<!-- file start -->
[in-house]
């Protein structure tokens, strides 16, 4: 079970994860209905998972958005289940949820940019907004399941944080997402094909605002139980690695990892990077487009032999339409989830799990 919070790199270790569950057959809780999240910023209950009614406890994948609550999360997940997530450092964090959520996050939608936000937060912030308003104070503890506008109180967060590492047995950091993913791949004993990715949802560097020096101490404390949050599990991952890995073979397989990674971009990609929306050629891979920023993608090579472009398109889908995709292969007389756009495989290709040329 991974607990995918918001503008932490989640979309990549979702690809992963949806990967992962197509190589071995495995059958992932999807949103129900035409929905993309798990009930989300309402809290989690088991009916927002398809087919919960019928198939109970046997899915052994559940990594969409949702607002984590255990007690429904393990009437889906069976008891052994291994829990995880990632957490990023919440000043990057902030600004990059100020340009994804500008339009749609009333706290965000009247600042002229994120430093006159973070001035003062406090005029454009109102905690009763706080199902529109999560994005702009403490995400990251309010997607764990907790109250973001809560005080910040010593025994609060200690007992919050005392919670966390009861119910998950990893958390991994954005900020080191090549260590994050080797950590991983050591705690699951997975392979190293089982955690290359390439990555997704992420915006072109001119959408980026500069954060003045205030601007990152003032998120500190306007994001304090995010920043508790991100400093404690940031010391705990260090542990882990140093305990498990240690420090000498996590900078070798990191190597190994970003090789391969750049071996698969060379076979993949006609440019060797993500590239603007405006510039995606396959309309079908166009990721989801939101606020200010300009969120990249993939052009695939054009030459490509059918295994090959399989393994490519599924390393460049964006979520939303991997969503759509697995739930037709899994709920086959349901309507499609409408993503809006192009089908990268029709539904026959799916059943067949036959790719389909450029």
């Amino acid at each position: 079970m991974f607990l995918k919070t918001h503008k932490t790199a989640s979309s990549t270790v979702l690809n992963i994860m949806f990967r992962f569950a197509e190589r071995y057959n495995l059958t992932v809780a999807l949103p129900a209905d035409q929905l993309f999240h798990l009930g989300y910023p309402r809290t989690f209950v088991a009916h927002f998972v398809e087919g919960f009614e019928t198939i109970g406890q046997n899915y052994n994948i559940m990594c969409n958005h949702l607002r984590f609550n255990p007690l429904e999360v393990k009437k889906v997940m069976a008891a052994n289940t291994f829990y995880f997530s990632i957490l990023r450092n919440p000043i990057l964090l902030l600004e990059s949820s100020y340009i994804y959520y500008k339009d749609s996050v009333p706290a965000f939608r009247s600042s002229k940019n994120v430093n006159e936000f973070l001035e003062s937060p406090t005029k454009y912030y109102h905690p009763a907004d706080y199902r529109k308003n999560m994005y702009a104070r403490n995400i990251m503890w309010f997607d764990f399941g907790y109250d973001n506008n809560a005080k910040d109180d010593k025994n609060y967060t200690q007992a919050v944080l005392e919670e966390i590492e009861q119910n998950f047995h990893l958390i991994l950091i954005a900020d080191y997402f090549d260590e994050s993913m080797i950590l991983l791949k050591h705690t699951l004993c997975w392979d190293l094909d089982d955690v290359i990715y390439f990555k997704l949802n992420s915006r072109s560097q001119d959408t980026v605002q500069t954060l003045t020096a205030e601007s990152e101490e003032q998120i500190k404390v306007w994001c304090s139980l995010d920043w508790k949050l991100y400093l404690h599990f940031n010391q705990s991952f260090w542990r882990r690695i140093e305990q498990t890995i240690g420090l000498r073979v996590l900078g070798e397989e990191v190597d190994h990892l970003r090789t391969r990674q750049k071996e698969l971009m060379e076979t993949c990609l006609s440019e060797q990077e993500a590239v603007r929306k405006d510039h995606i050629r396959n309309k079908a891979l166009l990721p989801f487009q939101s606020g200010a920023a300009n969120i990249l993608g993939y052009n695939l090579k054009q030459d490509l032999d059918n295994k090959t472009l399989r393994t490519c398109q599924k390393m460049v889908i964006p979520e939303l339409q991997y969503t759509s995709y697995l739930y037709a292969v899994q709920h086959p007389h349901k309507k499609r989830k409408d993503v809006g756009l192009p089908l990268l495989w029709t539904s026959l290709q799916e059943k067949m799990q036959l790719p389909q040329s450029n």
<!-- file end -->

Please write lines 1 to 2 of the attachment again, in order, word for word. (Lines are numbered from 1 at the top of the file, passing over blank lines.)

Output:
[in-house]
């Protein structure tokens, strides 16, 4: 079970994860209905998972958005289940949820940019907004399941944080997402094909605002139980690695990892990077487009032999339409989830799990 919070790199270790569950057959809780999240910023209950009614406890994948609550999360997940997530450092964090959520996050939608936000937060912030308003104070503890506008109180967060590492047995950091993913791949004993990715949802560097020096101490404390949050599990991952890995073979397989990674971009990609929306050629891979920023993608090579472009398109889908995709292969007389756009495989290709040329 991974607990995918918001503008932490989640979309990549979702690809992963949806990967992962197509190589071995495995059958992932999807949103129900035409929905993309798990009930989300309402809290989690088991009916927002398809087919919960019928198939109970046997899915052994559940990594969409949702607002984590255990007690429904393990009437889906069976008891052994291994829990995880990632957490990023919440000043990057902030600004990059100020340009994804500008339009749609009333706290965000009247600042002229994120430093006159973070001035003062406090005029454009109102905690009763706080199902529109999560994005702009403490995400990251309010997607764990907790109250973001809560005080910040010593025994609060200690007992919050005392919670966390009861119910998950990893958390991994954005900020080191090549260590994050080797950590991983050591705690699951997975392979190293089982955690290359390439990555997704992420915006072109001119959408980026500069954060003045205030601007990152003032998120500190306007994001304090995010920043508790991100400093404690940031010391705990260090542990882990140093305990498990240690420090000498996590900078070798990191190597190994970003090789391969750049071996698969060379076979993949006609440019060797993500590239603007405006510039995606396959309309079908166009990721989801939101606020200010300009969120990249993939052009695939054009030459490509059918295994090959399989393994490519599924390393460049964006979520939303991997969503759509697995739930037709899994709920086959349901309507499609409408993503809006192009089908990268029709539904026959799916059943067949036959790719389909450029």